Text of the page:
Address at launch of Youth Connections National Network policy paper

Speech
  • Parliamentary Secretary to the Minister for Education

To my Parliamentary colleagues.

To Ms Gerry Mitra, Ladies and Gentlemen.

And to those who have flown in today, welcome to Canberra.

I am 12 weeks into this role and I would like to thank the many people I’ve met, in this room in particular, that have given me such a warm welcome to the policy area and portfolio, including those I met when I attended the meeting of the National Network in Adelaide in my first few days in the job.

I should say, one of your members was doing a very fine job of lobbying when on the Saturday night before it, I was at a colleague’s wife’s 50th birthday party and he hunted me out amongst 200 people to explain to me the Youth Connections programme, which at that point I was only vaguely familiar with having been relatively new to the role.

Thank you for the being part of this critical conversation about youth unemployment.

The simple fact is that youth unemployment in Australia is unacceptably high.

It has not recovered from the spike that followed the banking and economic crisis in Europe and North America in 2009.

Now, I am just old enough to remember the recession of the early 1990s.

I saw amongst family and friends the personal cost of chronic and long-term unemployment.

Today we can look around the world, particularly to parts of Europe, and see what is nothing less than a disaster for an entire generation locked out of the labour market. Youth unemployment figures, sometimes over 50 per cent, are something we have not experienced as a national community.

Yet, despite our relative prosperity over the past two decades, we all know that youth unemployment in parts of Australia can reach extraordinarily high numbers – but it does remain unseen to many in our national community.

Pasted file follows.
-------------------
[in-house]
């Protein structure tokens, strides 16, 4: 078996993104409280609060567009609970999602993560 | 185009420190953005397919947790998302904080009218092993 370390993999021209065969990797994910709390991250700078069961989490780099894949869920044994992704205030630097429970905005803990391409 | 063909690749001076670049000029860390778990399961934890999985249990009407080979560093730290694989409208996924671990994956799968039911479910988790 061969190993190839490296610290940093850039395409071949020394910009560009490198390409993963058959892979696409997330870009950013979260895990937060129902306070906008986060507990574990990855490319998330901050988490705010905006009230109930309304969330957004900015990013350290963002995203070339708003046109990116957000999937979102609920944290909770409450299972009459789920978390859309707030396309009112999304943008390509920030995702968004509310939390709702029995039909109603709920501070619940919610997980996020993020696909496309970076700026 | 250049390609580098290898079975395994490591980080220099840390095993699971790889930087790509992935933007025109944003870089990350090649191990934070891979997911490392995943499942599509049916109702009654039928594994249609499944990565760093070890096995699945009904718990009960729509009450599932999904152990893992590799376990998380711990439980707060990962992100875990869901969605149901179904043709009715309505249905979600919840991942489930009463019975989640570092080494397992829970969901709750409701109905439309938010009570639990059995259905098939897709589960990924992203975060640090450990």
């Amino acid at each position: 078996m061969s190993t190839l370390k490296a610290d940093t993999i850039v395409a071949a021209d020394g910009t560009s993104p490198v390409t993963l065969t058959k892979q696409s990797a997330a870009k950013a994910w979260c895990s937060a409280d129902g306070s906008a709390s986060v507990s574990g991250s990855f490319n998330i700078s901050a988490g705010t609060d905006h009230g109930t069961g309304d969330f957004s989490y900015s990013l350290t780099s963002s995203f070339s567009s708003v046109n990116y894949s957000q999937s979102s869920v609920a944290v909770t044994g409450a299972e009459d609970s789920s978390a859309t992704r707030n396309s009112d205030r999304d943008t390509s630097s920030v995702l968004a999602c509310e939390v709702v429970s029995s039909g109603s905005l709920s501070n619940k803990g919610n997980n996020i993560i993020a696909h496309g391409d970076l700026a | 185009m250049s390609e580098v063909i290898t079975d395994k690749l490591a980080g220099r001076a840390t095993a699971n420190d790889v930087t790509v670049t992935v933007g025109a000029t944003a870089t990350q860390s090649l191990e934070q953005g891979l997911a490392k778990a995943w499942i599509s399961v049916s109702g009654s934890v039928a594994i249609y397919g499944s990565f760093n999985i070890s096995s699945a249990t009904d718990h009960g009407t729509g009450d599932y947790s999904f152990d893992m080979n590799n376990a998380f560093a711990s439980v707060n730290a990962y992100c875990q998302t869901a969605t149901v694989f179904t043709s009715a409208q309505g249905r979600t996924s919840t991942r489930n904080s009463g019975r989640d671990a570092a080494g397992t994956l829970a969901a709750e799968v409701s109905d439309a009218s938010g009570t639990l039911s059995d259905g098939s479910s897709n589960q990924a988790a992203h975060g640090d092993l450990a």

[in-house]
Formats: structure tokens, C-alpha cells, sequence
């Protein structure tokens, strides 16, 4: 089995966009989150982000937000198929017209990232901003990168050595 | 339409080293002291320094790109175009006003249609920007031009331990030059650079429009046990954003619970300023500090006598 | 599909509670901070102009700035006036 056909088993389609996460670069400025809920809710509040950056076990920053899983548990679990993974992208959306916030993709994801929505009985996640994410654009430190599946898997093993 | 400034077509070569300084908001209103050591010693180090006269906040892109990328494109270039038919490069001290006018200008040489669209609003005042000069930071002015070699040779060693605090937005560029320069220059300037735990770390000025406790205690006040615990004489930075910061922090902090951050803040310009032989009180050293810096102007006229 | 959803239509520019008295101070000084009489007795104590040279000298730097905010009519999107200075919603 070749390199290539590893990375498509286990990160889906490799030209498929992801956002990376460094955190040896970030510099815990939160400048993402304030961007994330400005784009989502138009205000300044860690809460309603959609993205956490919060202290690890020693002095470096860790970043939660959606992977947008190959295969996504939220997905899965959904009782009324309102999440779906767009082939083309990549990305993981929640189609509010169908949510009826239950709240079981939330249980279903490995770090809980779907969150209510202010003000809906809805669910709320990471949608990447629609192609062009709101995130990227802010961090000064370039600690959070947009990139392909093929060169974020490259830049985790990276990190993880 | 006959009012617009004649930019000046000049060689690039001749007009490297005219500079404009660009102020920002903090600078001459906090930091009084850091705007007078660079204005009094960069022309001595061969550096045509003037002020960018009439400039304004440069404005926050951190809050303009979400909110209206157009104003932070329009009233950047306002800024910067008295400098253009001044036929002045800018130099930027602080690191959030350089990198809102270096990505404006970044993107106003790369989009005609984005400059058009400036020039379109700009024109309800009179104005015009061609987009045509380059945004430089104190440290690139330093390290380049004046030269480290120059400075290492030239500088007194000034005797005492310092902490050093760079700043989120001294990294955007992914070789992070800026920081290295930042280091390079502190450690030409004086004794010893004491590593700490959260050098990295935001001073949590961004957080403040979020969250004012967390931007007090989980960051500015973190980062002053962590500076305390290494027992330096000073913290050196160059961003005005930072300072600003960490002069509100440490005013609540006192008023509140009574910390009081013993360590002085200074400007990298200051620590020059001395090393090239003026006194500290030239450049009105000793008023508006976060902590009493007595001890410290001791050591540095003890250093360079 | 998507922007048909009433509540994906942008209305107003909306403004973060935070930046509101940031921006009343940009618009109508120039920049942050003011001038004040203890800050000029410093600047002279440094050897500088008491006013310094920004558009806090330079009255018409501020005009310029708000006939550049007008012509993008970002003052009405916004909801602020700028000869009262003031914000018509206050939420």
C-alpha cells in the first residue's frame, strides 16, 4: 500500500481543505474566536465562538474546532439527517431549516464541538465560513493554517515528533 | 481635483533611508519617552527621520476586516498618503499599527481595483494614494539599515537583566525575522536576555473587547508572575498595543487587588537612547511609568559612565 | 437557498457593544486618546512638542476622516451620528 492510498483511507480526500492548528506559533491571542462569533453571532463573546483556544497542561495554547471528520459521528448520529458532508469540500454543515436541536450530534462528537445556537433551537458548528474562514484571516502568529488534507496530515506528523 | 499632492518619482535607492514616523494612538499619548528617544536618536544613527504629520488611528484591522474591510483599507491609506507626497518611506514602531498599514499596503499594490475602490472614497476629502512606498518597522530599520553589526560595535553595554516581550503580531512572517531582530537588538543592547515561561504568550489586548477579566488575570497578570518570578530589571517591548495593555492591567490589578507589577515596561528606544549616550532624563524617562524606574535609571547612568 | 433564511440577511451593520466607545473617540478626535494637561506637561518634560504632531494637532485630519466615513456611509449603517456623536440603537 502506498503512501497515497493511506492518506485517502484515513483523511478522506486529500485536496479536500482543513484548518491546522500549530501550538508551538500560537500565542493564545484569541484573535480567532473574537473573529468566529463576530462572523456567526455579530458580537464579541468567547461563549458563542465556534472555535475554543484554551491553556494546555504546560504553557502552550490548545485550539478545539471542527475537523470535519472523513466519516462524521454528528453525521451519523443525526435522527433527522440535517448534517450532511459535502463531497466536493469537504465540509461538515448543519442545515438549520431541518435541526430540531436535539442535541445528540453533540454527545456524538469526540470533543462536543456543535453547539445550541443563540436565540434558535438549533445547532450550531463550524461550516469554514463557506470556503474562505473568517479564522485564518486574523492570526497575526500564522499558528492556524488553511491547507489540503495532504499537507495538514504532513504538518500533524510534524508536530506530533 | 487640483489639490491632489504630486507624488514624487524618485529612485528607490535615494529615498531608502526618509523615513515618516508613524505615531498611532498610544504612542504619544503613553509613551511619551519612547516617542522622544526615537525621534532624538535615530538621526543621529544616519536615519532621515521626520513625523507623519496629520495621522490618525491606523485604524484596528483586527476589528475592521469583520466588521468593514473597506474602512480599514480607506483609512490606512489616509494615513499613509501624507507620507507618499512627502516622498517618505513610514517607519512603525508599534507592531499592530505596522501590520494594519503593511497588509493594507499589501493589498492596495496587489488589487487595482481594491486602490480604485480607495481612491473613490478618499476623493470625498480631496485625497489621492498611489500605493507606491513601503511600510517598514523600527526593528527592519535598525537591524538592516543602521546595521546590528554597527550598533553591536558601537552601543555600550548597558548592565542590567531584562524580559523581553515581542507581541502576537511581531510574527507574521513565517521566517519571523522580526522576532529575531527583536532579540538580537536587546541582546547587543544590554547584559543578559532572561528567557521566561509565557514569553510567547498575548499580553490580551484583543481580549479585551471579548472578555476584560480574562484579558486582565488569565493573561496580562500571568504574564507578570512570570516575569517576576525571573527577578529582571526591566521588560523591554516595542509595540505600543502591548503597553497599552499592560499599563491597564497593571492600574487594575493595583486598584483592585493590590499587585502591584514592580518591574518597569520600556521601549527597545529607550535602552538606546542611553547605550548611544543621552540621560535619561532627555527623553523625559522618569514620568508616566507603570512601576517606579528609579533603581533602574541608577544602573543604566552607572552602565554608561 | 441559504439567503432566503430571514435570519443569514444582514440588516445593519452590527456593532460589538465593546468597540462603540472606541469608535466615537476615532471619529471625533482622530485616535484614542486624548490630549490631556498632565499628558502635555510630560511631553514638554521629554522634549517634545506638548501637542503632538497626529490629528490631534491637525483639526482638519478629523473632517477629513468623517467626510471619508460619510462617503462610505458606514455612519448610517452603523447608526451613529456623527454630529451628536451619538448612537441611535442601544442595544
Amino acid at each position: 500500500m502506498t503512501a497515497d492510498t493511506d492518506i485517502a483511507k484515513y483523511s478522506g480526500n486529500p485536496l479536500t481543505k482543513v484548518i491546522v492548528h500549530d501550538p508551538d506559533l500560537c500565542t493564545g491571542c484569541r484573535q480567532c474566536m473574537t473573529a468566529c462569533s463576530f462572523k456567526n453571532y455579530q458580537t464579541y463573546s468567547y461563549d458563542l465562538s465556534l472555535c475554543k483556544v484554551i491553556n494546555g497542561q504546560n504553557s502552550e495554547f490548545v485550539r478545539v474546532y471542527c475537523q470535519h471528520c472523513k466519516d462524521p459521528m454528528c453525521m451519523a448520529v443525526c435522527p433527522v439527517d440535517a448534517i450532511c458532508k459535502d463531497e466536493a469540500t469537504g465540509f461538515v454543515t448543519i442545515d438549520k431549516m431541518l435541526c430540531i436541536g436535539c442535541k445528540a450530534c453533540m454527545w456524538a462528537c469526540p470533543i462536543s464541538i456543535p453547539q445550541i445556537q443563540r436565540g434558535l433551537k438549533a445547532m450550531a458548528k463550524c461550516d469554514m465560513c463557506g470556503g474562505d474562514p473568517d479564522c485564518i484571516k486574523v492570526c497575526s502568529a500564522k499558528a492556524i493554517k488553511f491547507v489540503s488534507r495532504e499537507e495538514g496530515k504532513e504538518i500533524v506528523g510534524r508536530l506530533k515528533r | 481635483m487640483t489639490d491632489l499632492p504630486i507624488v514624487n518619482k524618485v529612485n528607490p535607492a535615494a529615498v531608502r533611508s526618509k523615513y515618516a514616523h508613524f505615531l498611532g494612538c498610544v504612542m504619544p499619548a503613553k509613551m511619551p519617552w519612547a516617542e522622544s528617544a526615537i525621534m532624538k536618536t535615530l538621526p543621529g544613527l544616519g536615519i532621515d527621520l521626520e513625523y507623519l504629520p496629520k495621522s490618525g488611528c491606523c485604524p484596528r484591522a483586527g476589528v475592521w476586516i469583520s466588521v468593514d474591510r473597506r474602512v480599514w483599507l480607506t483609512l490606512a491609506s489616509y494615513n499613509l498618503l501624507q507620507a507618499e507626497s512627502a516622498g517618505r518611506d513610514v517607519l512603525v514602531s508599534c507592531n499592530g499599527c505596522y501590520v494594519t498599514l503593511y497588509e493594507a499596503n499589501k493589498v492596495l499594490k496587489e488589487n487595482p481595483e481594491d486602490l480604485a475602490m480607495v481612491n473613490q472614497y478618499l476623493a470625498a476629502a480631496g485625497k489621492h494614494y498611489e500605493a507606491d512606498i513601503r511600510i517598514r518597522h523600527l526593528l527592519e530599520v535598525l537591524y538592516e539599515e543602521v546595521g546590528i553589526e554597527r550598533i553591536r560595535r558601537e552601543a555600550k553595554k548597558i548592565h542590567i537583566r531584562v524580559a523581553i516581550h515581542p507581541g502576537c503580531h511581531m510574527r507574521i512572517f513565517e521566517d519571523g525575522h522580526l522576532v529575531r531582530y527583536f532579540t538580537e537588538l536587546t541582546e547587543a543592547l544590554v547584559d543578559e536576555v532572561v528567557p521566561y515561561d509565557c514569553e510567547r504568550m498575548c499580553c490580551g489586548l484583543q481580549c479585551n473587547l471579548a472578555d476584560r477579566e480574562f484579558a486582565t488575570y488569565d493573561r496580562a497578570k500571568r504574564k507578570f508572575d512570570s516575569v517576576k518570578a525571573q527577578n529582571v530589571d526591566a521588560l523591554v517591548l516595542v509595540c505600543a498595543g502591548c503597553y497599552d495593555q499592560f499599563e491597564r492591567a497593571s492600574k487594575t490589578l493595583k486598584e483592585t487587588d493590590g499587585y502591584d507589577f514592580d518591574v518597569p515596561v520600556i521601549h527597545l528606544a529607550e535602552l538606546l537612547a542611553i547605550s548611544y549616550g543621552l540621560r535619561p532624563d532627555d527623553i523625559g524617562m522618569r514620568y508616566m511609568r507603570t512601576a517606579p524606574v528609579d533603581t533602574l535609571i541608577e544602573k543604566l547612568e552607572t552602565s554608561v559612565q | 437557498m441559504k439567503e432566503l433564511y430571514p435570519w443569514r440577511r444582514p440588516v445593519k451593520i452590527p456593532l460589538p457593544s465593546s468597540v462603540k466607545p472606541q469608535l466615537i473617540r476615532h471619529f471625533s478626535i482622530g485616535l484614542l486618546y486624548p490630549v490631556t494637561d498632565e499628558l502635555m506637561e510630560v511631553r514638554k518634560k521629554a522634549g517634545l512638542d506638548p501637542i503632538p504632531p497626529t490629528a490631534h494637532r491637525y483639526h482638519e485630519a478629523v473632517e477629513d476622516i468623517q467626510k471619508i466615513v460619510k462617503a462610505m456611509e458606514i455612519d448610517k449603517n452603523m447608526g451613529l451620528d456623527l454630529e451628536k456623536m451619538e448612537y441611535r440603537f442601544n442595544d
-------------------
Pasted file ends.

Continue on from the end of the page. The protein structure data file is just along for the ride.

I have appreciated the insights from those I have met from the Youth Connections National Network to whom this is not hidden.

While we know the labour market is an escalator, and getting a first job and keeping it is important to progressing to higher jobs.

Our economy is changing.

The number of entry-level, unskilled labour jobs is declining.

This continues the change our economy has been undergoing for several decades. And it won’t be reversed.

I’d like to acknowledge the passion of those who work in this area who deal with the change right across the country and in particular the work of the Youth Connections National Network.

Now, I must be honest and state that as a new government we face a particularly difficult financial and budget environment.

Our choices are constrained by what I think is the irresponsible management of the previous government, which left public finances in an utterly unsustainable state.

I say this because I believe addressing this is of critical importance to Australian youth.

It is simply not fair to burden them with an intergenerational debt that will constrain their choices.

So as well as the lessons learnt and outlined in Outside the School Gate today, I ask for your thoughts on how we can address the regulatory barriers to youth unemployment.

What is stopping young people getting jobs? And what can we change to make it that little bit easier in our laws and regulations, and our practices?

We need to ensure that our labour market regulations and settings do not work against young people seeking their start in work or initial careers – as some would argue it does in Europe.

We also need to design and implement programs like the JSAs to serve these needs better.

Addressing the regulatory burdens can add to and magnify, and multiply, all the work that you do.

It is a conversation that a lot of people in this room have a great deal of expertise and capacity to lead.

Thank you for putting Outside the School Gate together.

I look forward to continuing this critical conversation with all of you.

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